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Community Living workers rally to raise awareness of workplace violence in Alliston

January 27, 2023   ·   0 Comments

By Brian Lockhart

Development services workers along with supporters held a rally in front of the Community Living Association for South Simcoe (CLASS) offices on Dufferin Street in Alliston on Monday (Jan. 23) to raise awareness of an increase in workplace violence.

They are asking their employer to take immediate action in the wake of numerous incidents of workplace violence over the past year.

Development Service workers at CLASS say they are not trained to support individuals with complex needs. This includes people with mental health and addiction issues that have been assigned to CLASS.

Many of the people at the rally are members of OPSEU/SEFPO local 332.

Rally representatives have said there has been some action regarding their complaints, but not enough is being done to protect them.

“They are doing some stuff, we gave them some recommendations, but it’s not fast enough – we’re still getting people hurt, and we’re not coming to work to get hurt,” explained OPSEU/ SEFPO local 332 president Allan May. “Maybe we’re not equipped to work with these people. We have non-violent crisis training, but we’re not equipped for this. We just had another gentleman hurt on Friday. He was punched in the mouth.”

Mr. May, who has worked at CLASS for 32 years, said he has seen a change in clients over the years. CLASS traditionally helps those who are mentally challenged, but people with mental health and addiction issues have created a new dynamic.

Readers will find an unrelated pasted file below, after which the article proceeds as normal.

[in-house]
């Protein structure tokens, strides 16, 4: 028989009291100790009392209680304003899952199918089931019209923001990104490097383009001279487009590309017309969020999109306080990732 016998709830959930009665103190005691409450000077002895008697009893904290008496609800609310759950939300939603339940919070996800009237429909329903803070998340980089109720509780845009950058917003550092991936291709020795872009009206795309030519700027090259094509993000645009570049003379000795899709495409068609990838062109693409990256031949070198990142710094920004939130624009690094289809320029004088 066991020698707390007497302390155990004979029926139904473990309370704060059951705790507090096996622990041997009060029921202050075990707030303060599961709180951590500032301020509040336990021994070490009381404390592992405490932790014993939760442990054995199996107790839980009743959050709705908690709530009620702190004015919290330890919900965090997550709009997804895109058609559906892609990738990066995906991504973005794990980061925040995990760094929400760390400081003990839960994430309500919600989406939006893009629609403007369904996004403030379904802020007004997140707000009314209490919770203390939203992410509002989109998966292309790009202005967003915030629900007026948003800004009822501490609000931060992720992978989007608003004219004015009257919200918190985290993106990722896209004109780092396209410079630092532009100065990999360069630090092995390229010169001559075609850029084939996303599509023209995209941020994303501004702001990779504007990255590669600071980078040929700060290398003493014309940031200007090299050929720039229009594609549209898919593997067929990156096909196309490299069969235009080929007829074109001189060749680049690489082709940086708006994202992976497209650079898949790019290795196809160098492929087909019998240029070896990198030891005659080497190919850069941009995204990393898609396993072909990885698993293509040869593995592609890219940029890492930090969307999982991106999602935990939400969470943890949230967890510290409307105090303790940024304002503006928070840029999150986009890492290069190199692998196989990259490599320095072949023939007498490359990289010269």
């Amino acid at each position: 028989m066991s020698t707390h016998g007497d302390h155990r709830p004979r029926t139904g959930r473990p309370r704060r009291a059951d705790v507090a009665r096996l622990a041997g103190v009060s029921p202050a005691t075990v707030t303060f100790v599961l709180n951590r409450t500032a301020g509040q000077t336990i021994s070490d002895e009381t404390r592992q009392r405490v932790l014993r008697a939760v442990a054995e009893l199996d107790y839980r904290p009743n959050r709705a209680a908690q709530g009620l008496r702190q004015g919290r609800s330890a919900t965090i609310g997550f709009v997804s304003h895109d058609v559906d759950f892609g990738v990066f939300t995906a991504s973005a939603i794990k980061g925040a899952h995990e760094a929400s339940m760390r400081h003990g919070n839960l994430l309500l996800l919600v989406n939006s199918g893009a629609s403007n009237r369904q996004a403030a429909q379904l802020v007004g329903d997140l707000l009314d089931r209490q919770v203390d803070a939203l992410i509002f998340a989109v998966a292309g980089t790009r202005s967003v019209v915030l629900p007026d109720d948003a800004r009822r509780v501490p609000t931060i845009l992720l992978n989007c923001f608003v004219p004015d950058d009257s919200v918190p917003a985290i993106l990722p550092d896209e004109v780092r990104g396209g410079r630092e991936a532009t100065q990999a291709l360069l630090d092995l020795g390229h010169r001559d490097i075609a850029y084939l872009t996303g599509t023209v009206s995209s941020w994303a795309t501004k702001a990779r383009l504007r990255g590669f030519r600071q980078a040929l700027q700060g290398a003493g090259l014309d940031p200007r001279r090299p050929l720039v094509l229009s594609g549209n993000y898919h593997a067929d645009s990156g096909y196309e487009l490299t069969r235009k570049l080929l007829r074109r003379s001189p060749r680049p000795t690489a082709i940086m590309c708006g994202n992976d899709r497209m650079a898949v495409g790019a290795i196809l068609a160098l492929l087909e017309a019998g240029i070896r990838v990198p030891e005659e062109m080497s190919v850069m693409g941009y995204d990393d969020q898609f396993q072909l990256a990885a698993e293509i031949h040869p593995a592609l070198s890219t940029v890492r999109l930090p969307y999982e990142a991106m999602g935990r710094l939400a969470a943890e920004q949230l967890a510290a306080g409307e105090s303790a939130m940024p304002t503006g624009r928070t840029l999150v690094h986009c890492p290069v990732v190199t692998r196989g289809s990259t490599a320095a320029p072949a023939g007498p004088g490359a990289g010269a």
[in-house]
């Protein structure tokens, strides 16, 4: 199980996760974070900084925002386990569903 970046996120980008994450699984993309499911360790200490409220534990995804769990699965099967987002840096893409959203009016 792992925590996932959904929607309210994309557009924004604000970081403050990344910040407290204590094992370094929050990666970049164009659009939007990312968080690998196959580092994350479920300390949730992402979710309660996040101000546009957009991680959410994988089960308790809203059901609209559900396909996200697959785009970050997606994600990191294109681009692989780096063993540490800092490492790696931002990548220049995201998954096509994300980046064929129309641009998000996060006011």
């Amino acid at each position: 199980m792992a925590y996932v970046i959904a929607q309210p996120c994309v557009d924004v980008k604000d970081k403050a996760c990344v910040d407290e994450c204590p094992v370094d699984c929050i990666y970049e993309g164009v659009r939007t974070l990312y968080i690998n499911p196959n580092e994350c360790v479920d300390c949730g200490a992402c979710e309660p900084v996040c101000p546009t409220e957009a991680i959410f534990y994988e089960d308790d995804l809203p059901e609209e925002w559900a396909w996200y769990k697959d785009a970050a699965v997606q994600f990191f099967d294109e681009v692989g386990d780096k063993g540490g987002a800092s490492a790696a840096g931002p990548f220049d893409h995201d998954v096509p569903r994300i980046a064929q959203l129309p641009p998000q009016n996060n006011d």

“I’ve seen it change,” Mr. May said. “It’s not just going out and having fun and going on a trip, it’s changed. We’re getting violent people with mental health issues. We have staff going out off on leaves because they’re worn out. We’re having a lot of staff turnover.”

Members say assaults have resulted in concussions, stitches, broken bones, and post-traumatic stress disorder.

Mr. May said the problem is occurring in other places as well.

“We’re developmental services – we’re known as the people who don’t complain. We’re never usually rebels, but now I’m having locals in the region call me saying, ‘it’s happening to us as well.’ Since we started this lobby back in November, they (management) started picking things up a little more, and said ‘okay, we’re going to do this.’ But we need a date. We’ve started seeing change. What started this for me, was in Ottawa, we had one of our ladies that was killed in a group home.”

In response to a media inquiry about these complaints, CLASS executive director, Andrew Walker, supplied a statement about CLASS’s position on the issue.

“It is important to understand the CLASS is annually subjected to a compliance audit by the Ministry of Children, Community and Social Services,” according to the statement. “Compliance audits ensure that the agency is meeting all regulatory requirements and standards set by MCCSS through quality assurance measures. These measures include that proper training is being received by all staff. CLASS has also been inspected by the Ministry of Labour and has received positive feedback about our work environments, internal procedures and support conditions.”

The statement went on to say, “Rigorous planning goes into each person coming into service and those requiring more complex supports around mental health and addictions receive a behavioural support plan that is revised and adjusted on a regular basis. CLASS also works with a broad range of external community partners and experts to ensure that employees have access to the most up-to-date resources. Any reports of violence or threats are taken seriously and treated with an immediate response.”


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